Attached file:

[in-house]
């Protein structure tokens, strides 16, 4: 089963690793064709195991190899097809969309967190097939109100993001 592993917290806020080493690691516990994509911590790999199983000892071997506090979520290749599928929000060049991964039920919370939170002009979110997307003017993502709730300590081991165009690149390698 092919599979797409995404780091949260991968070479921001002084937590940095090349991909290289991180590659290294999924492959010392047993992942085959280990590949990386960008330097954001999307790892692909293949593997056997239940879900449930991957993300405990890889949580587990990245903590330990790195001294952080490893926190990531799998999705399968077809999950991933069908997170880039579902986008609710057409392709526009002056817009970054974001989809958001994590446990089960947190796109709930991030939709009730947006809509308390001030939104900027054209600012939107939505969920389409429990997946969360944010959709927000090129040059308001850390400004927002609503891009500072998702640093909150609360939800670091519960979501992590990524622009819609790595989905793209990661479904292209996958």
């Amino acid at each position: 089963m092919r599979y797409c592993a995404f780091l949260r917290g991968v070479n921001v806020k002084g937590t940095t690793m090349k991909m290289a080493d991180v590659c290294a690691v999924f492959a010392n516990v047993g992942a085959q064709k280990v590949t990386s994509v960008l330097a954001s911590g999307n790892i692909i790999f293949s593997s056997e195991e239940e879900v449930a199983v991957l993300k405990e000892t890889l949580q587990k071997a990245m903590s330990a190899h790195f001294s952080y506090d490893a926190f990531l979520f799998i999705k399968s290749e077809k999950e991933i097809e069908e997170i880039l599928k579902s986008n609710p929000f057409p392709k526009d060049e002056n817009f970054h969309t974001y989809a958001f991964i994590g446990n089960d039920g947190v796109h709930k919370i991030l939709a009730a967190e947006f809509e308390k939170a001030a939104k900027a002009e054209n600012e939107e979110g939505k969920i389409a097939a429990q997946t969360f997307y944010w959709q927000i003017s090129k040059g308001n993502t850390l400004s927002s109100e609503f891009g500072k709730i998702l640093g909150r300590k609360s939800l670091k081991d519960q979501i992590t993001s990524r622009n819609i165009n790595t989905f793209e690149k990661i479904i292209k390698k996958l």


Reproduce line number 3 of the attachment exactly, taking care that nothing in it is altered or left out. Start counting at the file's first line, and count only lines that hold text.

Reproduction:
């Amino acid at each position: 089963m092919r599979y797409c592993a995404f780091l949260r917290g991968v070479n921001v806020k002084g937590t940095t690793m090349k991909m290289a080493d991180v590659c290294a690691v999924f492959a010392n516990v047993g992942a085959q064709k280990v590949t990386s994509v960008l330097a954001s911590g999307n790892i692909i790999f293949s593997s056997e195991e239940e879900v449930a199983v991957l993300k405990e000892t890889l949580q587990k071997a990245m903590s330990a190899h790195f001294s952080y506090d490893a926190f990531l979520f799998i999705k399968s290749e077809k999950e991933i097809e069908e997170i880039l599928k579902s986008n609710p929000f057409p392709k526009d060049e002056n817009f970054h969309t974001y989809a958001f991964i994590g446990n089960d039920g947190v796109h709930k919370i991030l939709a009730a967190e947006f809509e308390k939170a001030a939104k900027a002009e054209n600012e939107e979110g939505k969920i389409a097939a429990q997946t969360f997307y944010w959709q927000i003017s090129k040059g308001n993502t850390l400004s927002s109100e609503f891009g500072k709730i998702l640093g909150r300590k609360s939800l670091k081991d519960q979501i992590t993001s990524r622009n819609i165009n790595t989905f793209e690149k990661i479904i292209k390698k996958l």